What to say (and not to say!) in a resignation letter
A resignation letter needs to specify certain things, but others are best omitted! Watch out for blunders, because the written word is forever.
Above all, a resignation letter is not a settling of accounts. All the human resources specialists we consulted were unanimous on this point—it is never appropriate to complain about or criticize the employer, colleagues or the company in such a letter. Regardless of the circumstances, a respectful, sober tone is required. Why? Because the job market is not as big as you think it is, and you may one day again have to work with a former boss or colleagues. Moreover, you should stay on good terms to get the good references required to land future positions.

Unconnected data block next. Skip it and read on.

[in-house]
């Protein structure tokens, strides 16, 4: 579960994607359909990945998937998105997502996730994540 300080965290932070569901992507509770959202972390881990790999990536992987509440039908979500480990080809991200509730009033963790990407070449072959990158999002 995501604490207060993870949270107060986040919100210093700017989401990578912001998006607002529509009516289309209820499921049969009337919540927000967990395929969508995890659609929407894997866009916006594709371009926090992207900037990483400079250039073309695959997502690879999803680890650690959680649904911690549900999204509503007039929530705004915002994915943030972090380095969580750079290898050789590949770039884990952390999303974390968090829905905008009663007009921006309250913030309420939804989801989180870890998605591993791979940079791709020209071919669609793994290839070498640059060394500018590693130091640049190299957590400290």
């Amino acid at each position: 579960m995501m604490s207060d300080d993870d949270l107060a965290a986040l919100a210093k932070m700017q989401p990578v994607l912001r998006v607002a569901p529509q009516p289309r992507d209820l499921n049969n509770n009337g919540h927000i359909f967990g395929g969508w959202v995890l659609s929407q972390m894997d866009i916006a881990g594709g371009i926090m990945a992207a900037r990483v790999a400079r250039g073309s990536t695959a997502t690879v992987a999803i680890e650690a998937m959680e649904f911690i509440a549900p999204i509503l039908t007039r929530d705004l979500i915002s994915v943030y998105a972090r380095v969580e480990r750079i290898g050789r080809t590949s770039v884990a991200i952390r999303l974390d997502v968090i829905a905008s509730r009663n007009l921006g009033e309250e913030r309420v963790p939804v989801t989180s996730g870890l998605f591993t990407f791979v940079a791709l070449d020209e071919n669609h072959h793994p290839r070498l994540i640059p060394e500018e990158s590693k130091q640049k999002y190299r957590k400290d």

“The letter should be succinct, two or three paragraphs at most,” explains Danielle Labre, CHRP and Senior Partner with Vézina Nadeau Labre, a human resources consulting firm specializing in career transition and employee retention. To leave on good terms, indicate that the departure will be effective as of a certain date (after previously checking with the employer for the length of notice required, or other arrangements to this effect).
“To terminate the employment relationship constructively, you can also say that you appreciated your time with the company, and list the positive things that you liked about working there,” says Ms. Labre.